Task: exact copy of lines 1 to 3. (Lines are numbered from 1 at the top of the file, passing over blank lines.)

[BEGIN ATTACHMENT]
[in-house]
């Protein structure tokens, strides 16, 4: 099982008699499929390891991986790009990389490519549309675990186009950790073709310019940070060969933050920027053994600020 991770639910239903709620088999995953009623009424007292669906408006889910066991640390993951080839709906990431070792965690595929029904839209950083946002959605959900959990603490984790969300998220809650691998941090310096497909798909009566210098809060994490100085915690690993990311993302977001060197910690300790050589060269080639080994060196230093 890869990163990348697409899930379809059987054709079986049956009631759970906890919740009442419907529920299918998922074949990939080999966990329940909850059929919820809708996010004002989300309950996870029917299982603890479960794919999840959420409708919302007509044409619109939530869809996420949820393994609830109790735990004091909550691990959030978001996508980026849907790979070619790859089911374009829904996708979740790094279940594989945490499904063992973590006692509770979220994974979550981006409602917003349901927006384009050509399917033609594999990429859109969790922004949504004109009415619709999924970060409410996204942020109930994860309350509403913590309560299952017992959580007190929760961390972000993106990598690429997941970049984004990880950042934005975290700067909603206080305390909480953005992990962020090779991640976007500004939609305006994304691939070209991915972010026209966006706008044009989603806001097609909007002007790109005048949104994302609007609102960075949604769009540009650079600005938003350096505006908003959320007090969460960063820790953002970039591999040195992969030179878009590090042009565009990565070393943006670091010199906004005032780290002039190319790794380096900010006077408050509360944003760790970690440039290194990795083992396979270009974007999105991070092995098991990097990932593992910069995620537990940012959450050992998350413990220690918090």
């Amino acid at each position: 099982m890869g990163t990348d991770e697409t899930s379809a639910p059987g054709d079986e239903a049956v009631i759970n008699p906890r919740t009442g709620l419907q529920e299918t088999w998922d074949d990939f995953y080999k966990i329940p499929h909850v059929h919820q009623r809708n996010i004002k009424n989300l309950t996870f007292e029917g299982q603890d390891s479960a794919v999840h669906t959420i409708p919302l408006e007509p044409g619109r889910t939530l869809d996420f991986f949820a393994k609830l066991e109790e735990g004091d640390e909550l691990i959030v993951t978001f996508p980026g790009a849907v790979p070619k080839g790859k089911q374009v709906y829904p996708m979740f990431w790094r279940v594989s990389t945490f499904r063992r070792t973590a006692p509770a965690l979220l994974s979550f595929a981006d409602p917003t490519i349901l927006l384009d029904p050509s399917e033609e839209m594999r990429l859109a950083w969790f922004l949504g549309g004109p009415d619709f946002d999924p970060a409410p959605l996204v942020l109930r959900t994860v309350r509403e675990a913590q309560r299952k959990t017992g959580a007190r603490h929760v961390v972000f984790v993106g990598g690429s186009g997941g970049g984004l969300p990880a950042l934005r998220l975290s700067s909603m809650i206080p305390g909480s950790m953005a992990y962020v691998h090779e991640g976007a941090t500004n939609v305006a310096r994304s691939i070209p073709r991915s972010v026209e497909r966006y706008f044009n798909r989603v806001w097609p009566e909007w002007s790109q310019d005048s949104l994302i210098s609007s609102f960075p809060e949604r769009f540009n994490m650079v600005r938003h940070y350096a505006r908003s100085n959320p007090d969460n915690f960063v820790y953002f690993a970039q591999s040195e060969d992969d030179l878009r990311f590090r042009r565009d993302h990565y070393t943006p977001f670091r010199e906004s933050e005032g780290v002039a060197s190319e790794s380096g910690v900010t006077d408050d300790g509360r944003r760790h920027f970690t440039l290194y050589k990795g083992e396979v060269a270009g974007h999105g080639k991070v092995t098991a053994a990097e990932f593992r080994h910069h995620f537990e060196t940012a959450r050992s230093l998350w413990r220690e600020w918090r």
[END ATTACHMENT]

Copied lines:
[in-house]
């Protein structure tokens, strides 16, 4: 099982008699499929390891991986790009990389490519549309675990186009950790073709310019940070060969933050920027053994600020 991770639910239903709620088999995953009623009424007292669906408006889910066991640390993951080839709906990431070792965690595929029904839209950083946002959605959900959990603490984790969300998220809650691998941090310096497909798909009566210098809060994490100085915690690993990311993302977001060197910690300790050589060269080639080994060196230093 890869990163990348697409899930379809059987054709079986049956009631759970906890919740009442419907529920299918998922074949990939080999966990329940909850059929919820809708996010004002989300309950996870029917299982603890479960794919999840959420409708919302007509044409619109939530869809996420949820393994609830109790735990004091909550691990959030978001996508980026849907790979070619790859089911374009829904996708979740790094279940594989945490499904063992973590006692509770979220994974979550981006409602917003349901927006384009050509399917033609594999990429859109969790922004949504004109009415619709999924970060409410996204942020109930994860309350509403913590309560299952017992959580007190929760961390972000993106990598690429997941970049984004990880950042934005975290700067909603206080305390909480953005992990962020090779991640976007500004939609305006994304691939070209991915972010026209966006706008044009989603806001097609909007002007790109005048949104994302609007609102960075949604769009540009650079600005938003350096505006908003959320007090969460960063820790953002970039591999040195992969030179878009590090042009565009990565070393943006670091010199906004005032780290002039190319790794380096900010006077408050509360944003760790970690440039290194990795083992396979270009974007999105991070092995098991990097990932593992910069995620537990940012959450050992998350413990220690918090």
């Amino acid at each position: 099982m890869g990163t990348d991770e697409t899930s379809a639910p059987g054709d079986e239903a049956v009631i759970n008699p906890r919740t009442g709620l419907q529920e299918t088999w998922d074949d990939f995953y080999k966990i329940p499929h909850v059929h919820q009623r809708n996010i004002k009424n989300l309950t996870f007292e029917g299982q603890d390891s479960a794919v999840h669906t959420i409708p919302l408006e007509p044409g619109r889910t939530l869809d996420f991986f949820a393994k609830l066991e109790e735990g004091d640390e909550l691990i959030v993951t978001f996508p980026g790009a849907v790979p070619k080839g790859k089911q374009v709906y829904p996708m979740f990431w790094r279940v594989s990389t945490f499904r063992r070792t973590a006692p509770a965690l979220l994974s979550f595929a981006d409602p917003t490519i349901l927006l384009d029904p050509s399917e033609e839209m594999r990429l859109a950083w969790f922004l949504g549309g004109p009415d619709f946002d999924p970060a409410p959605l996204v942020l109930r959900t994860v309350r509403e675990a913590q309560r299952k959990t017992g959580a007190r603490h929760v961390v972000f984790v993106g990598g690429s186009g997941g970049g984004l969300p990880a950042l934005r998220l975290s700067s909603m809650i206080p305390g909480s950790m953005a992990y962020v691998h090779e991640g976007a941090t500004n939609v305006a310096r994304s691939i070209p073709r991915s972010v026209e497909r966006y706008f044009n798909r989603v806001w097609p009566e909007w002007s790109q310019d005048s949104l994302i210098s609007s609102f960075p809060e949604r769009f540009n994490m650079v600005r938003h940070y350096a505006r908003s100085n959320p007090d969460n915690f960063v820790y953002f690993a970039q591999s040195e060969d992969d030179l878009r990311f590090r042009r565009d993302h990565y070393t943006p977001f670091r010199e906004s933050e005032g780290v002039a060197s190319e790794s380096g910690v900010t006077d408050d300790g509360r944003r760790h920027f970690t440039l290194y050589k990795g083992e396979v060269a270009g974007h999105g080639k991070v092995t098991a053994a990097e990932f593992r080994h910069h995620f537990e060196t940012a959450r050992s230093l998350w413990r220690e600020w918090r």